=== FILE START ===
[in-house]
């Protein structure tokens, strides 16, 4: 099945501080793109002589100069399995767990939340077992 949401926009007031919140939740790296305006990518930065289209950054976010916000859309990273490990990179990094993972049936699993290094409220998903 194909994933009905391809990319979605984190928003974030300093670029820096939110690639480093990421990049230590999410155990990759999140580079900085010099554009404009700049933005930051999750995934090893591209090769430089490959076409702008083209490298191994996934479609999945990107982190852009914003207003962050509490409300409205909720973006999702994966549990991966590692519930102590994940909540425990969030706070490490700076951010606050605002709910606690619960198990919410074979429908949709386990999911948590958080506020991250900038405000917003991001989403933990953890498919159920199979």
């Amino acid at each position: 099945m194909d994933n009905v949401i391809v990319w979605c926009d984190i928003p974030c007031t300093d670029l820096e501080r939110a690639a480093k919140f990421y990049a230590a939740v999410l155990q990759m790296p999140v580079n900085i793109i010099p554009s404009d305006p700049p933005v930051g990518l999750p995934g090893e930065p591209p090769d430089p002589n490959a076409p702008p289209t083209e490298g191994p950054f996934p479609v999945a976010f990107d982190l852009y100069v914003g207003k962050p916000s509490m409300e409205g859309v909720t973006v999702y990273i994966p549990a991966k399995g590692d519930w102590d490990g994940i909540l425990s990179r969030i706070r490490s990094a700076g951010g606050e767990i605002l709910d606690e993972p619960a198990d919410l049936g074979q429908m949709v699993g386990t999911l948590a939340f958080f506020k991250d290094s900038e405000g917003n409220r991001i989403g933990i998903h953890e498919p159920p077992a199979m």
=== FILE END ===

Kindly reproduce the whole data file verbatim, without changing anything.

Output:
[in-house]
């Protein structure tokens, strides 16, 4: 099945501080793109002589100069399995767990939340077992 949401926009007031919140939740790296305006990518930065289209950054976010916000859309990273490990990179990094993972049936699993290094409220998903 194909994933009905391809990319979605984190928003974030300093670029820096939110690639480093990421990049230590999410155990990759999140580079900085010099554009404009700049933005930051999750995934090893591209090769430089490959076409702008083209490298191994996934479609999945990107982190852009914003207003962050509490409300409205909720973006999702994966549990991966590692519930102590994940909540425990969030706070490490700076951010606050605002709910606690619960198990919410074979429908949709386990999911948590958080506020991250900038405000917003991001989403933990953890498919159920199979």
């Amino acid at each position: 099945m194909d994933n009905v949401i391809v990319w979605c926009d984190i928003p974030c007031t300093d670029l820096e501080r939110a690639a480093k919140f990421y990049a230590a939740v999410l155990q990759m790296p999140v580079n900085i793109i010099p554009s404009d305006p700049p933005v930051g990518l999750p995934g090893e930065p591209p090769d430089p002589n490959a076409p702008p289209t083209e490298g191994p950054f996934p479609v999945a976010f990107d982190l852009y100069v914003g207003k962050p916000s509490m409300e409205g859309v909720t973006v999702y990273i994966p549990a991966k399995g590692d519930w102590d490990g994940i909540l425990s990179r969030i706070r490490s990094a700076g951010g606050e767990i605002l709910d606690e993972p619960a198990d919410l049936g074979q429908m949709v699993g386990t999911l948590a939340f958080f506020k991250d290094s900038e405000g917003n409220r991001i989403g933990i998903h953890e498919p159920p077992a199979m």